Often stock and broth are conflated but they are different things. Stock is the result of boiling bones, seasonings and meat with water; while bone broth is the strained broth of boiled collagen dense beef bones with herbs, spices and water.

If you take one thing from this post, let it be this, NEVER make soup with water, you’re letting your soup down if you do. Because soup is an exercise in layering flavours, if one of your main components is flavourless water, you’re fighting a losing battle; and you’ll likely end up using WAY more salt to season than need be, in an effort to bring up the flavour.


best ever tomato soup
best ever tomato soup

If you ever see a soup recipe without onion, run the other way. Seriously. Onions are the base of EVERY soup I prepare. Now, mirepoix, the trinity aka base of every soup or sauce, is onion, celery and carrot. That said, I rarely use all three when making soup, just onions mostly, but in this recipe you are going to see garlic, because without garlic this soup wouldn’t be what it is.


Blended soups toe a very dangerous line, in that they can very easily give the “baby food” vibe if texture is not considered. Pureed soup alone is one-note, and even the most delicious of soups, when served blended and without consideration to texture, still fall flat. In this recipe you will roast halved tomatoes and whole tomatoes, the halves will be set aside and added to the soup once it’s been blended, the whole tomatoes get blended smooth. With the addition of THE garnish (see below) this soup is really something else.

A NOTE ABOUT TEXTURE kids, in most cases, HATE texture. As a picky eater I get it, so if this soup is for the mouths of littles, blend until completely smooth and reserve the tomato garnish for the adults at the table.


Tomatoes are naturally acidic, even when roasted, so balancing the acidity is necessary to round out the flavour of any tomato soup- or dish for that matter. I use maple syrup most often, but I had a friend tell me that she read to add baking soda to balance acidity. So I’ll say this, whatever you’re making ask yourself “does this add anything to the recipe?” meaning, other than, say, balancing the acidity what else does adding baking soda give to the recipe. Maple syrup adds a depth of flavour with subtle sweetness AND balances the acidity, what else does the baking soda do? Stay curious intrepid home cooks!

best ever tomato soup
best ever tomato soup

The Game Changer- THE Garnish

The thing about tomato soup is that when cheese is in the mix tomato soup is next level, the quandary is then how to keep the cheese from settling at the bottom of your bowl or soup pot; the answer is this garnish.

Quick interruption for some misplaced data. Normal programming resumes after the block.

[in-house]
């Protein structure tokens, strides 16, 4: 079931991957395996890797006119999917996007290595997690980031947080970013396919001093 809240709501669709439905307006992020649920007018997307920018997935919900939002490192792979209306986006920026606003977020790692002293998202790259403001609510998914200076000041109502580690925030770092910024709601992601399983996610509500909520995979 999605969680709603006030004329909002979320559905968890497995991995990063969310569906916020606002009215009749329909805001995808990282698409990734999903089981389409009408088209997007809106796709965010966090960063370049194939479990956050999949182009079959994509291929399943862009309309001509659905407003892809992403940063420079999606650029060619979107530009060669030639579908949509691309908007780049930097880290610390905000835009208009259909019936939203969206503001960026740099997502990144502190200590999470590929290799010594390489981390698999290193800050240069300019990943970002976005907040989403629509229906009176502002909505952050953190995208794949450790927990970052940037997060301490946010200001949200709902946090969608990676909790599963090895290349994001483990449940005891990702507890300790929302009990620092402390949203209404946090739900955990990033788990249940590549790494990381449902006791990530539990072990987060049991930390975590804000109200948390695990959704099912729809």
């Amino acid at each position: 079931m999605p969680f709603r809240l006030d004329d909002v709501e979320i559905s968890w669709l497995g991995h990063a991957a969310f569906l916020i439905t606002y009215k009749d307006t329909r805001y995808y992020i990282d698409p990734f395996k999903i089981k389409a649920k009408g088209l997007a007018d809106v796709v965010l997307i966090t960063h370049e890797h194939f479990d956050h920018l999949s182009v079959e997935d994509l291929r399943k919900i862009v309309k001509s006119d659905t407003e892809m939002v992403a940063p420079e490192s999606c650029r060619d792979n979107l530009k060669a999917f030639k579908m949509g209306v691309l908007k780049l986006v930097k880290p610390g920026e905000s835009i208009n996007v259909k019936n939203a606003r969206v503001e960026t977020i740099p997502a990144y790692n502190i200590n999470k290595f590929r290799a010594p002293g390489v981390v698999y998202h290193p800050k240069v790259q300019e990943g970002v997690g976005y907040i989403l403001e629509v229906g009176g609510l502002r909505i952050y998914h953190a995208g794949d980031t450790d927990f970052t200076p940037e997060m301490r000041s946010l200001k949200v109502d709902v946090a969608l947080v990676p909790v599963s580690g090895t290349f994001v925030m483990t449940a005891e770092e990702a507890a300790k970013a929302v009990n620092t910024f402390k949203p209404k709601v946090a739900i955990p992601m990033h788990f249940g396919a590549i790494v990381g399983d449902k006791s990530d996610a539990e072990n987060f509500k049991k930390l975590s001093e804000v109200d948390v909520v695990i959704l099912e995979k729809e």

This garnish is EVERYTHING. Like it does the absolute MOST for this soup.

The garnish is simple, crispy proscuitto, crispy basil and shredded parmesan; and not the sh*tty pre-grated dust, buy the block of parmesan and grate it from there. If you’re not willing to do the work, honestly, leave the cheese out.

CRISP the proscuitto in vegetable oil, heated in a non stick pan- medium heat or else it’s going to get smoky. Remove the proscuitto and place on a paper towel lined plate. To CRISP the basil leaves, add the basil to the same proscuitto oil, for 30 seconds, and place on a paper towel lined plate. While those cool, GRATE fresh parmesan. CHOP together fresh basil, crispy basil, crispy proscuitto and parmesan until it’s well combined. This is your garnish. This garnish will change your life.

By garnishing each bowl individually, at the time of serving, never again will cheese settle at the bottom of your soup!

The Recipe Cliff Notes

I get it, I scroll straight through to the recipe all the time, so here are the important parts of this one, should you be pressed for time ;)

  • Stock or bone broth as your base. WATER NEVER.

  • LAYER flavours. Caramelize onions. Roast vegetables. Do everything you can to create depth of flavour.

  • Not even the best soups can carry a texture-less presentation. TEXTURE is everything.

  • ALWAYS consider what each ingredient add to the soup. Function AND flavour should always be factored in.

  • Don’t sleep on the garnish because this garnish is life...I’m really selling this garnish because it’s that good.

best ever tomato soup

Best Ever Tomato Soup

  • 2 lbs cherry tomatoes

  • 2 small yellow onion, chopped